Last week, we got some rotten news about Tracy’s health.
In November, a detailed PET scan showed that chemotherapy had stopped all observable cancerous activity in Tracy’s bones. This was great news, because the complete response meant that Tracy could receive a donation of bone marrow from a match in the National Bone Marrow Registry. We found out a bit later that Tracy’s one match was ineligible to give, and that was depressing, but we took solace in the news that the match would become eligible to donate again in a year’s time. If Tracy could just stay in her current state a complete response for a year, she could get a transplant then…
… but over Christmas break, she started feeling really sore and nauseated, and on top of that her bones started hurting her more. The doctors in cancer care ordered a new bone scan with a radioactive dye to show places in her body where cancer might be active. They found active tumors in her skull, shoulders, vertebrae, ribs, and one leg. It’s all back, just two months after a complete response, and just four months after she started chemotherapy. This means that her cancer lines have evolved resistance to her chemotherapy agents very quickly. It also means that if we found a match today in the National Bone Marrow Registry, Tracy would be ineligible because they don’t perform transplants until a person’s cancer is under control. That window has closed.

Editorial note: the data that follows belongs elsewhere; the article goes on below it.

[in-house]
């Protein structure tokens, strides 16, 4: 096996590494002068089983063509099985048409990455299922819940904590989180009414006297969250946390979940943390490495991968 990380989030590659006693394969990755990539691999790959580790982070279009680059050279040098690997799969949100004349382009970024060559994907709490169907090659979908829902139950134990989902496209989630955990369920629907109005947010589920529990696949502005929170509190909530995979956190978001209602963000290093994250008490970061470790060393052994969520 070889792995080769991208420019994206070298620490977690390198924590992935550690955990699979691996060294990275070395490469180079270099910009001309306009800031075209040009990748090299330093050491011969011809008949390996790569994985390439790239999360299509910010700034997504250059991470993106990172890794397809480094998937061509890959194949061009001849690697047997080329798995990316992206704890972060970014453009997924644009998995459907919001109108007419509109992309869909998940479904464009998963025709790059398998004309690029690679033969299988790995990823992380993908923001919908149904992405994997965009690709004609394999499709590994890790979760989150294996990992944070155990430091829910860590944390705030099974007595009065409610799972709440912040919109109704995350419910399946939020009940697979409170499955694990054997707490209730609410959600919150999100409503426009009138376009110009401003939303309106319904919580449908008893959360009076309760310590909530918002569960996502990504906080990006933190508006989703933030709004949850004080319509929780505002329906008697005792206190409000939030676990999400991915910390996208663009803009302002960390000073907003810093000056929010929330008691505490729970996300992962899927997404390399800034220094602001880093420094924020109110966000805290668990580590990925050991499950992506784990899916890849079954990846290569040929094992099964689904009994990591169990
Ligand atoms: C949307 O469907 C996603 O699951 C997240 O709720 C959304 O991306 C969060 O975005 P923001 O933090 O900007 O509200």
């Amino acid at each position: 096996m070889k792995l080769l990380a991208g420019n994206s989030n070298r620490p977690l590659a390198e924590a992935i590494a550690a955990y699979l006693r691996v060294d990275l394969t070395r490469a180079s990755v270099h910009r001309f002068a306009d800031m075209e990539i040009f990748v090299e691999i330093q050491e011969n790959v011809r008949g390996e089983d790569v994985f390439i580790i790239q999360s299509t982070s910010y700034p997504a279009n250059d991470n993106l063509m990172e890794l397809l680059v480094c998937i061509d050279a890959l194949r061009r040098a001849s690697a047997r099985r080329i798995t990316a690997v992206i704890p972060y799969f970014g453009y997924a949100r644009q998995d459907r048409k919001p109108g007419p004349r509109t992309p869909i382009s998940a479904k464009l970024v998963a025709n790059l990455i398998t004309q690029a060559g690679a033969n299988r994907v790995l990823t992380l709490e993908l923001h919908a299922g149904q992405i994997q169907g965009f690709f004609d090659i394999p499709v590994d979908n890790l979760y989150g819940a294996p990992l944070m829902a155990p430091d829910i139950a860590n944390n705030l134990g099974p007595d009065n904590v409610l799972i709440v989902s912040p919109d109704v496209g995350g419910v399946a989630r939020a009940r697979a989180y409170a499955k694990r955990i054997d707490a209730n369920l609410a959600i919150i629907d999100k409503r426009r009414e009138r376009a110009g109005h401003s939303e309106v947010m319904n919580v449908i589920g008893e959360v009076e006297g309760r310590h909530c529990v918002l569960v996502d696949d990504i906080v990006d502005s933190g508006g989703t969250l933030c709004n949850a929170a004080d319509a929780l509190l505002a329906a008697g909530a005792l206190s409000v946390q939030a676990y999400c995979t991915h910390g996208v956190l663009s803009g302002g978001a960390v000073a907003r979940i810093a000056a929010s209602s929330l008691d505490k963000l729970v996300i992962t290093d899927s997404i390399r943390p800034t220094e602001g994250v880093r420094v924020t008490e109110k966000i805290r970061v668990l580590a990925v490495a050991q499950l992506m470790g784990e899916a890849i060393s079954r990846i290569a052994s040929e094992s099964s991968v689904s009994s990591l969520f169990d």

We need to open a new window. Tomorrow, Tracy’s going to “receive a port” — a medical euphemism for an operation in which doctors will put a permanent line connecting her blood vessels to a hole just under her skin. This is an acknowledgement that Tracy’s chemotherapy will be ongoing, because a port is usually put in to allow ongoing access for frequent blood tests and the administration of drugs. In two days, Tracy is going to start a new cocktail of chemotherapy agents, including the harsh drug carfilzomib. If this new cocktail works, and if we can find a match before the new cocktail stops working, Tracy can still get a bone marrow transplant … a possible cure.
That’s a lot of ifs, but we’re at the point where any possibility is better than none, and any increase in the size of that possibility is something we can hold onto.
Please help us kick up Tracy’s possibilities a notch. If you are 18-44 and healthy, would you take a few minutes to join the National Bone Marrow Registry? If you aren’t in that set but you know some people who are, would you share this link that lets them know how they can join?
I know I may sound like a broken record, but a reminder: it’s easy to join. It’s painless to join. It’s free to join. And you or someone you know could be a real, honest-to-goodness hero for someone in need.
~ James, Tracy’s husband